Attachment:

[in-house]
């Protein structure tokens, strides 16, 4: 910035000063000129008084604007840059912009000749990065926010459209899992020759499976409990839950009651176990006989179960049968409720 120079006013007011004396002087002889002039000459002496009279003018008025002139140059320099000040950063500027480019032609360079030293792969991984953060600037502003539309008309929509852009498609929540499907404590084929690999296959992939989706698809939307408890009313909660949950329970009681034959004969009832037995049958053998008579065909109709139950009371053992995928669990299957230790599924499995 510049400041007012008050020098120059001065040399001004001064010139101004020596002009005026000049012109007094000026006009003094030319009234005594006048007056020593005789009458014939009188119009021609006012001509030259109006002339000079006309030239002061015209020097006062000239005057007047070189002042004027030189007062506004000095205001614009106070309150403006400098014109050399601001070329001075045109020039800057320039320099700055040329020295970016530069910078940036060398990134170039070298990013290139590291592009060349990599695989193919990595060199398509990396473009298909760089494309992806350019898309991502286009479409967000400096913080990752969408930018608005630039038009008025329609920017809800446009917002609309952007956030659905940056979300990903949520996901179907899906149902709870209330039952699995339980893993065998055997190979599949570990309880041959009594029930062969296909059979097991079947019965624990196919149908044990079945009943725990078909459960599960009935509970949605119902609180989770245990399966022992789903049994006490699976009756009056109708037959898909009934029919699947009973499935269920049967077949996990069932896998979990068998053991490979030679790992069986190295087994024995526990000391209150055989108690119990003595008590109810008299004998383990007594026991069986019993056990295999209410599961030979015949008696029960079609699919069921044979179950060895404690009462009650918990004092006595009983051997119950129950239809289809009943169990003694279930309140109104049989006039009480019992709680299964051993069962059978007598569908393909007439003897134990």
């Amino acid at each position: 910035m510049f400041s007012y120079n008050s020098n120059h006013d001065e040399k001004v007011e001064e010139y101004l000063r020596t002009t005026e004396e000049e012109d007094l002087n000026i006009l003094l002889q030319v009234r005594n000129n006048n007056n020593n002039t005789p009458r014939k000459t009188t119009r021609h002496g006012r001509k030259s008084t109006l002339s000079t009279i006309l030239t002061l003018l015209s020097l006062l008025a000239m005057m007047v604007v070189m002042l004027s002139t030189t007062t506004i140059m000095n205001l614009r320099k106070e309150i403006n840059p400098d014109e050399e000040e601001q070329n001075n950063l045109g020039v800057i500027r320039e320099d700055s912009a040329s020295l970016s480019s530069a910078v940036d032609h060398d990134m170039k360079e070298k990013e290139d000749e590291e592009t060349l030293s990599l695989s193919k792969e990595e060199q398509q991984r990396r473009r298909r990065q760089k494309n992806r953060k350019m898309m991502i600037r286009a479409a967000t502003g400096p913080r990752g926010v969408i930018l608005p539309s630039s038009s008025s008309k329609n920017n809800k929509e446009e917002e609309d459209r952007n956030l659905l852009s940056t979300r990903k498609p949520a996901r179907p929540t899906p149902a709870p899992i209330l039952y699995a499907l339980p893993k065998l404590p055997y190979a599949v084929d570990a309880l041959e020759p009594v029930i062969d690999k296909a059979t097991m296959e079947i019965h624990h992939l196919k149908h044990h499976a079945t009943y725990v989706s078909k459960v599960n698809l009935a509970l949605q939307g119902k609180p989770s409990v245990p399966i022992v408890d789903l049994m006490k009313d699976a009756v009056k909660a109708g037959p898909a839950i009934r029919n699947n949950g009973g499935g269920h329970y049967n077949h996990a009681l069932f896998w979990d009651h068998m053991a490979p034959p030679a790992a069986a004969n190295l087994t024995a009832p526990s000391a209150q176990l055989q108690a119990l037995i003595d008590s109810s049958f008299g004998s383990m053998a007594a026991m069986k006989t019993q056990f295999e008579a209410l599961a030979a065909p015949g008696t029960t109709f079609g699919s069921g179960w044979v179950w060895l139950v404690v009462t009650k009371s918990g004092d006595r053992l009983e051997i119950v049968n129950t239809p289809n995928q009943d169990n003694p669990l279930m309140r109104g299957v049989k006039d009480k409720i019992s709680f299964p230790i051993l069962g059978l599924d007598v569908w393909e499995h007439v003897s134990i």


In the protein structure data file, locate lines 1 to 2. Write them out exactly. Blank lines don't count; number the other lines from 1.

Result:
[in-house]
């Protein structure tokens, strides 16, 4: 910035000063000129008084604007840059912009000749990065926010459209899992020759499976409990839950009651176990006989179960049968409720 120079006013007011004396002087002889002039000459002496009279003018008025002139140059320099000040950063500027480019032609360079030293792969991984953060600037502003539309008309929509852009498609929540499907404590084929690999296959992939989706698809939307408890009313909660949950329970009681034959004969009832037995049958053998008579065909109709139950009371053992995928669990299957230790599924499995 510049400041007012008050020098120059001065040399001004001064010139101004020596002009005026000049012109007094000026006009003094030319009234005594006048007056020593005789009458014939009188119009021609006012001509030259109006002339000079006309030239002061015209020097006062000239005057007047070189002042004027030189007062506004000095205001614009106070309150403006400098014109050399601001070329001075045109020039800057320039320099700055040329020295970016530069910078940036060398990134170039070298990013290139590291592009060349990599695989193919990595060199398509990396473009298909760089494309992806350019898309991502286009479409967000400096913080990752969408930018608005630039038009008025329609920017809800446009917002609309952007956030659905940056979300990903949520996901179907899906149902709870209330039952699995339980893993065998055997190979599949570990309880041959009594029930062969296909059979097991079947019965624990196919149908044990079945009943725990078909459960599960009935509970949605119902609180989770245990399966022992789903049994006490699976009756009056109708037959898909009934029919699947009973499935269920049967077949996990069932896998979990068998053991490979030679790992069986190295087994024995526990000391209150055989108690119990003595008590109810008299004998383990007594026991069986019993056990295999209410599961030979015949008696029960079609699919069921044979179950060895404690009462009650918990004092006595009983051997119950129950239809289809009943169990003694279930309140109104049989006039009480019992709680299964051993069962059978007598569908393909007439003897134990």